1214 Williston Road
South Burlington, VT, 05403
Doors 7:30 PM / Show 8:00 PM
This event is all ages
Watch & Listen
It would be an understatement to say that a lot has happened since Whiskey Myers was last in the recording studio. Over two whirlwind years, the gritty Texas band hit #1 on the iTunes Country Chart with their breakout third album 'Early Morning Shakes,' earned raves everywhere from Rolling Stone to USA Today, and toured the US and UK relentlessly, slaying massive festival crowds and sharing stages with Lynyrd Skynyrd, Hank Williams Jr., Jamey Johnson, and more along the way. You'd be forgiven, then, for expecting things to work a little differently this time around when the band reunited with acclaimed producer Dave Cobb for their stellar new album, 'Mud.' But as it turns out, success doesn't change a Southern gentleman, and they don't come any more Southern than Whiskey Myers.
Fueled by larger-than-life performances honed tight from countless nights on the road, 'Mud' finds the band scaling new heights of songwriting and musicianship, with searing guitars, soulful vocals, and indelible hooks. While their approach to the music and humble, hard-working attitudes may not have altered, there have been developments in the Whiskey Myers world, most notably with the arrival of new faces. For the recording sessions, the band's five founding members—Cody Cannon on lead vocals and guitar, Cody Tate and John Jeffers on guitars, Gary Brown on bass, and Jeff Hogg on drums—fleshed out their sound with the addition of fiddler/keyboard player Jon Knudson and percussionist Tony Kent, who are both now full-time members.
"They bring a great energy, and I think it's really helped our sound and makes the band more versatile," explains Cannon. "There's less room onstage now, but sometimes a family grows."
A glance through Whiskey Myers' lyrics will show you that Cannon is a man who chooses his words carefully, so it's little surprise that he describes the band as a family. The tight-knit group's roots stretch back decades into the red dirt of East Texas, where Cannon, Jeffers, and Tate first began playing together before rounding out their initial lineup with the addition Hogg and Brown (who is Cannon's actual cousin). They built up a rabid local following on the strength of their 2008 debut album, 'Road Of Life,' and then notched their first #1 on the Texas Music Charts with their 2011 follow-up 'Firewater.' It was 'Early Morning Shakes,' though, that introduced the rest of the world to what Texas already knew. The album cracked the Top 10 on the Billboard Country Chart, a remarkable feat for a fiercely independent band and a testament to their rigorous DIY work ethic and endless supply of passion and drive. Esquire called them "the real damn deal," while Country Weekly said they combine "greasy Southern rock riffs with countrified songwriting and Texas grit for something wholly unique," and Playboy dubbed them "the new bad boys of country music."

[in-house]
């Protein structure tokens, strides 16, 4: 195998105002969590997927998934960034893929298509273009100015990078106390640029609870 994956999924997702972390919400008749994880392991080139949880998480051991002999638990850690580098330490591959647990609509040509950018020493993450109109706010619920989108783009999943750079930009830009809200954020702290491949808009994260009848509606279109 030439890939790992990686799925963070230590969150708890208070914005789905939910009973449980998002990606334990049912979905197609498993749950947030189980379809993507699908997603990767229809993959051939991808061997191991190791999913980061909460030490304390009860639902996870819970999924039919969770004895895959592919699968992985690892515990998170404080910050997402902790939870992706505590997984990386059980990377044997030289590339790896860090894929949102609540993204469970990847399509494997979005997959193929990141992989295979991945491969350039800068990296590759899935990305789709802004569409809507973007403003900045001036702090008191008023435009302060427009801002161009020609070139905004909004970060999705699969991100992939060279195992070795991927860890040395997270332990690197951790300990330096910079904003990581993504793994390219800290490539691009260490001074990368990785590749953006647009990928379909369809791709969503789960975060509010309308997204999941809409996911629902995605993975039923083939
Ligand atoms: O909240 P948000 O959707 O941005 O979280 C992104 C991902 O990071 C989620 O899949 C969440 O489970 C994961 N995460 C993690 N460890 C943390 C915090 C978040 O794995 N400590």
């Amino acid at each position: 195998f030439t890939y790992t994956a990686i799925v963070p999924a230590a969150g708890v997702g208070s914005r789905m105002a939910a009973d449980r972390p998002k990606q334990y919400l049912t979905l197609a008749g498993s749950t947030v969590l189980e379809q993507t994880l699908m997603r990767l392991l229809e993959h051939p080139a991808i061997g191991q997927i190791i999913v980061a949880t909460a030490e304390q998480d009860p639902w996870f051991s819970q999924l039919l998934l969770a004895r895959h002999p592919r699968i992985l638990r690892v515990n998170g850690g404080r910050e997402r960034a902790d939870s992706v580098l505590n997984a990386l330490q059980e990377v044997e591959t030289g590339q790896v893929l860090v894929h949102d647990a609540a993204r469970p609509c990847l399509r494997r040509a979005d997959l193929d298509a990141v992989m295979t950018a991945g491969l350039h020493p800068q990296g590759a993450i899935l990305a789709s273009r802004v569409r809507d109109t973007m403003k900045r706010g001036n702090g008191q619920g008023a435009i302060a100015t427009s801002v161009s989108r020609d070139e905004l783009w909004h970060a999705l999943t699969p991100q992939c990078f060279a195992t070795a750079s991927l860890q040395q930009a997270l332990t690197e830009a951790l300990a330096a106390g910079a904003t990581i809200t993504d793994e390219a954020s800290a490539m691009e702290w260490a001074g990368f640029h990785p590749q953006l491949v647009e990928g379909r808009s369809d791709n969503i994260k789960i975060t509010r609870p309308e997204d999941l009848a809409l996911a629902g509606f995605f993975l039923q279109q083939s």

Even in the face of their rapidly-growing profile and expanding lineup, the band found they were able to pick up exactly where they left off when they returned to the studio for 'Mud.'
"We don't want a high stress situation, and we don't want to feel uncomfortable while we're recording, because we want to make sure everybody can get into their creative mode," explains Brown. "Dave has a laid back attitude as far as making music and that fits right in with the way we work. His ear is similar to ours and he has the same kind of vision for what the music should sound like."
What the music sounds like is raw, visceral emotion: pride, faith, desire, defiance. The songs on 'Mud' are stories of ordinary men and women standing up for their families and honoring their roots. Home is sacred ground for Whiskey Myers, not just a plot of land, but rather the cornerstone of an identity worth dying for. Fiddle-led album opener "On The River" steps back to frontier times when the struggle for survival was a daily one, while the epic title track promises a home-foreclosing banker "Ain't no man gonna take it away / Because it's deep down in my blood / So step across the ol' property line / And you'll die right here in the mud." "Frogman," written with Rich Robinson of the Black Crowes, follows a Southern man halfway around the world, as he risks his life to defend freedom and fight terror in the Middle East as a Navy Seal, and the Darrell Scott co-write "Trailer We Call Home" finds the beauty in simple things, concluding, "Times get tough but love is strong / Here in this trailer that we call home."